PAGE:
int InitialData1[80] = {37,50,54,50,56,0,43,43,74,71,32,36,16,43,56,100,50,25,15,17,37,50,54,50,56,0,43,43,74,71,32,36,16,43,56,100,50,25,15,17,37,50,54,50,56,0,43,43,74,71,32,36,16,43,56,100,50,25,15,17,37,50,54,50,56,0,43,43,74,71,32,36,16,43,56,100,50,25,15,17};
int InitialData2[80] = {35,51,54,58,55,32,36,69,27,39,35,40,16,44,55,14,58,75,18,15,35,51,54,58,55,32,36,69,27,39,35,40,16,44,55,14,58,75,18,15,35,51,54,58,55,32,36,69,27,39,35,40,16,44,55,14,58,75,18,15,35,51,54,58,55,32,36,69,27,39,35,40,16,44,55,14,58,75,18,15};
#define SIZE 600000
int main(int argc, char **argv)
time_t start, stop;
clock_t ticks;
// Two integer source vectors in Host memory
int HostVector1[SIZE], HostVector2[SIZE];
//Output Vector
int HostOutputVector[SIZE];
// Initialize with some interesting repeating data
//int n;
for(int c = 0; c < SIZE; c++)
HostVector1[c] = InitialData1[c%20];
HostVector2[c] = InitialData2[c%20];
HostOutputVector[c] = 0;
for(int i = 0; i < SIZE; i++)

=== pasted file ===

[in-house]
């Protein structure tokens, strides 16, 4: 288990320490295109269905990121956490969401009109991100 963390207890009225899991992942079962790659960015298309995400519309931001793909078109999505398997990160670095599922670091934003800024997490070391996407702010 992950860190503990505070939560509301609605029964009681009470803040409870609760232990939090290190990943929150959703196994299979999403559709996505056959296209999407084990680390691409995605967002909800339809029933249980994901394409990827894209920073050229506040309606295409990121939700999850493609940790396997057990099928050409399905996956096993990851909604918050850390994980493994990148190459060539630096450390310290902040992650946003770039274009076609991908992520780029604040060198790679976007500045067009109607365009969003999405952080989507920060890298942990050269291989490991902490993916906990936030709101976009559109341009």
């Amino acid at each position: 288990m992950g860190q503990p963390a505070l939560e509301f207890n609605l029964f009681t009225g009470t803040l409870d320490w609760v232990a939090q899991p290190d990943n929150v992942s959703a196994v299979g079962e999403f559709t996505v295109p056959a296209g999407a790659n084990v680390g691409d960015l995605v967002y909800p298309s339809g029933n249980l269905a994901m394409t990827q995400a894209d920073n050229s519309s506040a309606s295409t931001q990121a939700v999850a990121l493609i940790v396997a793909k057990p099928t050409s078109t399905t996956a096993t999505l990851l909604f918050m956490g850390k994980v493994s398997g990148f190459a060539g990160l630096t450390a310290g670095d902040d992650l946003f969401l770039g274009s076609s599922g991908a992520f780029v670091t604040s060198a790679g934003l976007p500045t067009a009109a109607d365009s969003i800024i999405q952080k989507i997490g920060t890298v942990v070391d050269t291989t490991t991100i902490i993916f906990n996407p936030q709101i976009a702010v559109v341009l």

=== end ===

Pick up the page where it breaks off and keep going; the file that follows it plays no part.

HostOutputVector[i] = HostVector1[i] + HostVector2[i];
        ticks = clock();
printf("\nExecution time in miliseconds = %0.3f ms",((double)ticks/CLOCKS_PER_SEC)*1000);
printf("\nExecution time in seconds = %0.3f s\n\n", (double)ticks/CLOCKS_PER_SEC);
return 0;
Cross compiling the applications

One Makefile can be used to cross compile both GPU and CPU applications. The following three variables need your attention. You can change them according to your system:

  • ROOTFS_DIR -> the sysroots path of Apalis iMX6
  • APPNAME -> the name of you application
  • TOOLCHAIN -> the the cross compiler toolchain path
export ARCH=arm
export ROOTFS_DIR=/usr/local/toradex-linux-v2.5/oe-core/build/out-glibc/sysroots/apalis-imx6
APPNAME = proc_sample
TOOLCHAIN = /home/prjs/toolchain/gcc-linaro
CROSS_COMPILER = $(TOOLCHAIN)/bin/arm-linux-gnueabihf-
DEL_FILE = rm -rf
CP_FILE = cp -rf
CFLAGS = -DLINUX -DUSE_SOC_MX6 -Wall -std=c99 -O2 -fsigned-char -march=armv7-a -mfpu=neon -DEGL_API_FB -DGPU_TYPE_VIV -DGL_GLEXT_PROTOTYPES -DENABLE_GPU_RENDER_20 -I../include -I$(TARGET_PATH_INCLUDE)